Imagine we were back in 1948. Suppose Joseph Stalin offered to halt the Soviet Union’s efforts to develop its own atomic bomb for up to 15 years. As part of the deal, suppose he agreed to let inspectors from the United Nations enter the USSR and monitor all of its nuclear facilities. Suppose he’d even said these U.N. officials could also inspect other Soviet facilities, provided they had valid reasons to suspect proscribed activities were occurring there.
To sweeten the offer even more, imagine Stalin said he would also give up a substantial portion of the enriched uranium the USSR had already accumulated, leaving it well short of the amount needed to make a bomb. What did he want in exchange? Just some economic concessions to help rebuild the war-ravaged Soviet economy.
In making this offer, suppose Stalin insisted on retaining the capacity to enrich uranium for peaceful purposes (such as power reactors or medical uses). And let’s also suppose he made it clear he wasn’t going to withdraw the Red Army from Eastern Europe or stop trying to spread communism in other parts of the world. The Cold War would go on, in short, but the Soviet Union would not be a nuclear weapons state for as long as the agreement remained in force.
It is hard to believe the paranoid Soviet dictator would ever make such an offer, of course. But if he had, do you think Harry Truman, George C. Marshall, and Dean Acheson would have embraced it? You bet they would. And had that deal been in place in 1953, Dwight D. Eisenhower and John Foster Dulles would have moved heaven and earth to keep it in force. The reason is obvious: this deal would have kept the USSR from getting atomic weapons until the early 1960s (at least) and made it far less likely that Moscow would surprise us with a sudden demonstration test (as it did in 1949). At a minimum, this arrangement would have extended the warning time surrounding any future Soviet effort to break out and race to the bomb.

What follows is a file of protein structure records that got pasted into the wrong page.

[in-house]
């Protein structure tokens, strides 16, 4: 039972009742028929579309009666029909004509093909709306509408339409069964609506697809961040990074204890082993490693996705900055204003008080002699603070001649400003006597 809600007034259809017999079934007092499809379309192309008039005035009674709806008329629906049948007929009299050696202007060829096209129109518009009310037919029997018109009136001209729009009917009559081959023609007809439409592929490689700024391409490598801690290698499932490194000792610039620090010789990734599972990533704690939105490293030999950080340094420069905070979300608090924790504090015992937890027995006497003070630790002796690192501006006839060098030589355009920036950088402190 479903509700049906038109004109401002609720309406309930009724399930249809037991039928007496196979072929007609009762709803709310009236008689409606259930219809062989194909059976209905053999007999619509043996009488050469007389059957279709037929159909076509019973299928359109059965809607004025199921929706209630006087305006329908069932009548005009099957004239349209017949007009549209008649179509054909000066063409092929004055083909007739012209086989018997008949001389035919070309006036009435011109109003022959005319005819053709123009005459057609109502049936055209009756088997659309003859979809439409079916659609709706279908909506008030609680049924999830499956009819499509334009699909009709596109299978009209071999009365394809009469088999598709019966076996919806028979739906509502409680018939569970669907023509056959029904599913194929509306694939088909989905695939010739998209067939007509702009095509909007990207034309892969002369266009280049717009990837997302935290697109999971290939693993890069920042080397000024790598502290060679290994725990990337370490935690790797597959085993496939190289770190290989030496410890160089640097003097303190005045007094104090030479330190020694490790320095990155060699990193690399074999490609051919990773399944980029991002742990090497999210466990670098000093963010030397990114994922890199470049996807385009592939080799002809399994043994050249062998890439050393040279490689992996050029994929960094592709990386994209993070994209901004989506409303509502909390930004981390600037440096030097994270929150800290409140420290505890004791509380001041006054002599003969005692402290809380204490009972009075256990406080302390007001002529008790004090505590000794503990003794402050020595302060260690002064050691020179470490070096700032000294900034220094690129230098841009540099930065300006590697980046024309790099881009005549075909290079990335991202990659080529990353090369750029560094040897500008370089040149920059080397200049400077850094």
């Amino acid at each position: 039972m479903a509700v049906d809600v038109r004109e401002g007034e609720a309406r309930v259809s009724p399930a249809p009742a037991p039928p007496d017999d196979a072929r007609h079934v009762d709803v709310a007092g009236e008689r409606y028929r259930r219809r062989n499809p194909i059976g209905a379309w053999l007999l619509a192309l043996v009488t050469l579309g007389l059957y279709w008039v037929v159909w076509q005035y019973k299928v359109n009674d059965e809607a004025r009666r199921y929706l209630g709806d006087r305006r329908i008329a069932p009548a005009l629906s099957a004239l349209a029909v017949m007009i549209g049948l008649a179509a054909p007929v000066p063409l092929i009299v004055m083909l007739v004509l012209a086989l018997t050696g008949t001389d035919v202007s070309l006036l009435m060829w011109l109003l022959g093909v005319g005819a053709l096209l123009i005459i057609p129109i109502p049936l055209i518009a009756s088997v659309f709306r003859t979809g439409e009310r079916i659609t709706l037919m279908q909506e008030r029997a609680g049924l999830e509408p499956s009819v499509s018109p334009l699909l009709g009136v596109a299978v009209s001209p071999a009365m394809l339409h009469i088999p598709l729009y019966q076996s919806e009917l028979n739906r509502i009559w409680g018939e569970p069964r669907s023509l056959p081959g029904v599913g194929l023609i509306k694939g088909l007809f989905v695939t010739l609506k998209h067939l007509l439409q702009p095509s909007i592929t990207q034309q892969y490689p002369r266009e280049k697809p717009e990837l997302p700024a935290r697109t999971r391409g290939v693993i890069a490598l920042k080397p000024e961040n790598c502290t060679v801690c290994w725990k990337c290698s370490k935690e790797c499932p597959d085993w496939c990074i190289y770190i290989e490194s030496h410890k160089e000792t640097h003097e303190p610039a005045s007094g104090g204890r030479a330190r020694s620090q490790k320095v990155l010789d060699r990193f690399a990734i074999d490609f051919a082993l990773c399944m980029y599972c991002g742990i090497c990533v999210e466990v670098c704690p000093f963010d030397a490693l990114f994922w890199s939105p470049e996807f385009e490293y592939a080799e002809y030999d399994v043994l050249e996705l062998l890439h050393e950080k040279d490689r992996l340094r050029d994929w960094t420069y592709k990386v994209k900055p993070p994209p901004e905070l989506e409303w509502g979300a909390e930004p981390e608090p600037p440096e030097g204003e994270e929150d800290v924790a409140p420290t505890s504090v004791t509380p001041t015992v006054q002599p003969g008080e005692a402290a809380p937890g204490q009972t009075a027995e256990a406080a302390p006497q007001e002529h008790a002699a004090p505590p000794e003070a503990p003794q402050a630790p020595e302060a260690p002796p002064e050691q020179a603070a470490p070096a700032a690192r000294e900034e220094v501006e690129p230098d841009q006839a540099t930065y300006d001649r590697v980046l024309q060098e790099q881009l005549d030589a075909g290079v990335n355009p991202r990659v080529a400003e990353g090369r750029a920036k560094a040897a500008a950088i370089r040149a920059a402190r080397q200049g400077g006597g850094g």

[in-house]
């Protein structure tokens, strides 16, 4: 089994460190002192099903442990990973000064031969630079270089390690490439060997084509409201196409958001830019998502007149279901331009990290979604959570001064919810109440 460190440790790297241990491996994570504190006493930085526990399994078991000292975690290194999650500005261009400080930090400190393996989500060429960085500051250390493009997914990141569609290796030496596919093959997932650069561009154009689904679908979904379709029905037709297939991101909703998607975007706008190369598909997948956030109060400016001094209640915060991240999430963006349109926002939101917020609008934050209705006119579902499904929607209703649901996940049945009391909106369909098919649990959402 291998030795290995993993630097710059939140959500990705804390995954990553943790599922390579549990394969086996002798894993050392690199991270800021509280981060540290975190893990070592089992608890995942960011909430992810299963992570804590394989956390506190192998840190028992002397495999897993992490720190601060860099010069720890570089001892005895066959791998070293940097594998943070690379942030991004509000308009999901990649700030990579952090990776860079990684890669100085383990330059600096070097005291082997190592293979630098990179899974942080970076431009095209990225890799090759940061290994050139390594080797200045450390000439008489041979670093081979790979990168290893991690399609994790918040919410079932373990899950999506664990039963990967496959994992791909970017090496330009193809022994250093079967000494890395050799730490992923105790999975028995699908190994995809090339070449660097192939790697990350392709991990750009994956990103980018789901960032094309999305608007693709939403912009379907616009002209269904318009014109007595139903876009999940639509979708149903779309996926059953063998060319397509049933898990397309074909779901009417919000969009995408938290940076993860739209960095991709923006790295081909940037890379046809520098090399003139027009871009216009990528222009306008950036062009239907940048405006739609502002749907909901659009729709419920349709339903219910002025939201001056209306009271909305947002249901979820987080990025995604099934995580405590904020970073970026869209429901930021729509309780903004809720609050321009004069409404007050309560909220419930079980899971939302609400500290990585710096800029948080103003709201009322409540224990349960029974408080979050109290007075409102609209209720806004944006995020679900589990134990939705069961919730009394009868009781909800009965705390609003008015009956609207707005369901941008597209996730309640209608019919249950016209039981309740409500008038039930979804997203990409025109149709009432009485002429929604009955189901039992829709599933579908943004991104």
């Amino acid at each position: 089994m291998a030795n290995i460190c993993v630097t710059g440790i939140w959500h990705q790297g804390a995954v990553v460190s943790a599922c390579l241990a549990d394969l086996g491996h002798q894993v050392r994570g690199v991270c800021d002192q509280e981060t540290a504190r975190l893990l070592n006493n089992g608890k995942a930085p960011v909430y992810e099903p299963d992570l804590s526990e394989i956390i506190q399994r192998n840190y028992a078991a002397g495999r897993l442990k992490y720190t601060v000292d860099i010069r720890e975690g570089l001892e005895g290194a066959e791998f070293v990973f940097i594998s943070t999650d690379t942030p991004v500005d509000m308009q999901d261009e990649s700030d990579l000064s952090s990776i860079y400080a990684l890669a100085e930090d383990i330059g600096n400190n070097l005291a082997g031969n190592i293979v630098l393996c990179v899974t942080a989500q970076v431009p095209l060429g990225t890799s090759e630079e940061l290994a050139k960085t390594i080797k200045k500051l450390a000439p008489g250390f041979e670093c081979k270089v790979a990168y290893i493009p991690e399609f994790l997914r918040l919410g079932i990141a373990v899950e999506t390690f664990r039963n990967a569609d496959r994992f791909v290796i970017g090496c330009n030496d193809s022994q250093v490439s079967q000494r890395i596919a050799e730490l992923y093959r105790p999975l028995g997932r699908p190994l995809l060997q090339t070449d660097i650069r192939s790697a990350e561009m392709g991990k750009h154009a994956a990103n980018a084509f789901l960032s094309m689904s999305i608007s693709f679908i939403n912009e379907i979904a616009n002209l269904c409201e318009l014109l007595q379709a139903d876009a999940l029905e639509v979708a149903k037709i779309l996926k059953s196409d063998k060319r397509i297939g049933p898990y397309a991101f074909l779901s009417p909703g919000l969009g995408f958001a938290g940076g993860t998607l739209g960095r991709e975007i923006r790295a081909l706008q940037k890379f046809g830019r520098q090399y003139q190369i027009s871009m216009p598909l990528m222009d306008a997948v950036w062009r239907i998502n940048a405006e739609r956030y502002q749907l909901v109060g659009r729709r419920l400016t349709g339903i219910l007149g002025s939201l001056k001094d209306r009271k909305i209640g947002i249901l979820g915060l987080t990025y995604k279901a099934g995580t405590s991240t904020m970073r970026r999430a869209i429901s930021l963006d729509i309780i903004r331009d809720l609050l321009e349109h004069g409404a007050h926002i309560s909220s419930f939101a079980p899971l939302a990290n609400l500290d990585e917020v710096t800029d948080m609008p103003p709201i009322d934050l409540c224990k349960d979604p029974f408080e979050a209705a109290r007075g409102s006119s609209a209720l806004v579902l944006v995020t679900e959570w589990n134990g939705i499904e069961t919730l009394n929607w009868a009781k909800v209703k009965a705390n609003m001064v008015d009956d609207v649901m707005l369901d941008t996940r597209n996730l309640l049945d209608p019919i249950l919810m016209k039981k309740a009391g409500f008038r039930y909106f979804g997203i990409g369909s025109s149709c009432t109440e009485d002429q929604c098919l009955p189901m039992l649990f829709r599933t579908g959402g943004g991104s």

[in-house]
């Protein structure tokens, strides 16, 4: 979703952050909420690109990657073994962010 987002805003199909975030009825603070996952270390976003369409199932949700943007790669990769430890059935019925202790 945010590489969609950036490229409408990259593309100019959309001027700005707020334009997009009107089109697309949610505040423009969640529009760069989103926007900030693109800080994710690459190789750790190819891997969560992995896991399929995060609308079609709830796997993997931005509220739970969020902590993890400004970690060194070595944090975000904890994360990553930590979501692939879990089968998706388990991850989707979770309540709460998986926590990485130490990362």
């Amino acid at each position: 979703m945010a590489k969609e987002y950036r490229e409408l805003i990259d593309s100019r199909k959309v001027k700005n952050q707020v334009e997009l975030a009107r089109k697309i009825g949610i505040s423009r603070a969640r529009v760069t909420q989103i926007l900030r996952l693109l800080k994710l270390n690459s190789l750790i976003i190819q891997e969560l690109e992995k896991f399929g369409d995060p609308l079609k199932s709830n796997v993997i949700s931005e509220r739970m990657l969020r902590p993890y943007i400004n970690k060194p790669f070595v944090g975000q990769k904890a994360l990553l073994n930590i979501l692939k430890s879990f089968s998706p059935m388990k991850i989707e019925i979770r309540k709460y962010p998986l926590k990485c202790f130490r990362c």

To be sure, the counterfactual scenario sketched above is almost unimaginable. Nonetheless, it reminds us how bizarre, short-sighted, and unrealistic the renewed campaign against the Iran nuclear deal is. For in fact, Iran agreed to essentially the same terms I sketched above, thereby removing the possibility of becoming an active nuclear weapons state for at least 15 years. Yet even though this deal is very much to America’s advantage — and to the benefit our main regional allies — the same critics continue to snipe at it.
The latest round in their campaign was U.N. Ambassador Nikki Haley’s disingenuous and falsehood-filled speech at the American Enterprise Institute last week. The speech is useful in one sense: it provides a handy summary of just about every creative and mendacious argument that die-hard opponents of the JCPOA have been cooking up since the agreement was signed. Unfortunately, it is neither an accurate guide to the agreement, to its current status, nor more importantly, to U.S. interests.
Fair use excerpt. Read the rest here.